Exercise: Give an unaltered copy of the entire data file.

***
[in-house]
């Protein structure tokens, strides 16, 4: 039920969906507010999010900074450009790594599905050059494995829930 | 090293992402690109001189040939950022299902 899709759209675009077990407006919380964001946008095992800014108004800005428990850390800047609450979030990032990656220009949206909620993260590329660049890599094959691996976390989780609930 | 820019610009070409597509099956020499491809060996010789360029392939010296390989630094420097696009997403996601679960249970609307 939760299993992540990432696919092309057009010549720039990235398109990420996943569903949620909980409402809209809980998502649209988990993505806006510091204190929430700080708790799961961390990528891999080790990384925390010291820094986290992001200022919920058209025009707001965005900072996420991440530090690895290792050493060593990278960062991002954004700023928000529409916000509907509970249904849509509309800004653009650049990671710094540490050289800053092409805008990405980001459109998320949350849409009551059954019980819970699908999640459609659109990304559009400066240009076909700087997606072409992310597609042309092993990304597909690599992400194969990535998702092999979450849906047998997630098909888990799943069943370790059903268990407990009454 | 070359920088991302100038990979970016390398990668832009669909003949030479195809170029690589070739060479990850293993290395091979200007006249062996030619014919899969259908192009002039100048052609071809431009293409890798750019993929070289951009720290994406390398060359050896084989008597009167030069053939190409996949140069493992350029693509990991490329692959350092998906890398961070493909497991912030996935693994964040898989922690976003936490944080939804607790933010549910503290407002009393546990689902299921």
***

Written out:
[in-house]
């Protein structure tokens, strides 16, 4: 039920969906507010999010900074450009790594599905050059494995829930 | 090293992402690109001189040939950022299902 899709759209675009077990407006919380964001946008095992800014108004800005428990850390800047609450979030990032990656220009949206909620993260590329660049890599094959691996976390989780609930 | 820019610009070409597509099956020499491809060996010789360029392939010296390989630094420097696009997403996601679960249970609307 939760299993992540990432696919092309057009010549720039990235398109990420996943569903949620909980409402809209809980998502649209988990993505806006510091204190929430700080708790799961961390990528891999080790990384925390010291820094986290992001200022919920058209025009707001965005900072996420991440530090690895290792050493060593990278960062991002954004700023928000529409916000509907509970249904849509509309800004653009650049990671710094540490050289800053092409805008990405980001459109998320949350849409009551059954019980819970699908999640459609659109990304559009400066240009076909700087997606072409992310597609042309092993990304597909690599992400194969990535998702092999979450849906047998997630098909888990799943069943370790059903268990407990009454 | 070359920088991302100038990979970016390398990668832009669909003949030479195809170029690589070739060479990850293993290395091979200007006249062996030619014919899969259908192009002039100048052609071809431009293409890798750019993929070289951009720290994406390398060359050896084989008597009167030069053939190409996949140069493992350029693509990991490329692959350092998906890398961070493909497991912030996935693994964040898989922690976003936490944080939804607790933010549910503290407002009393546990689902299921």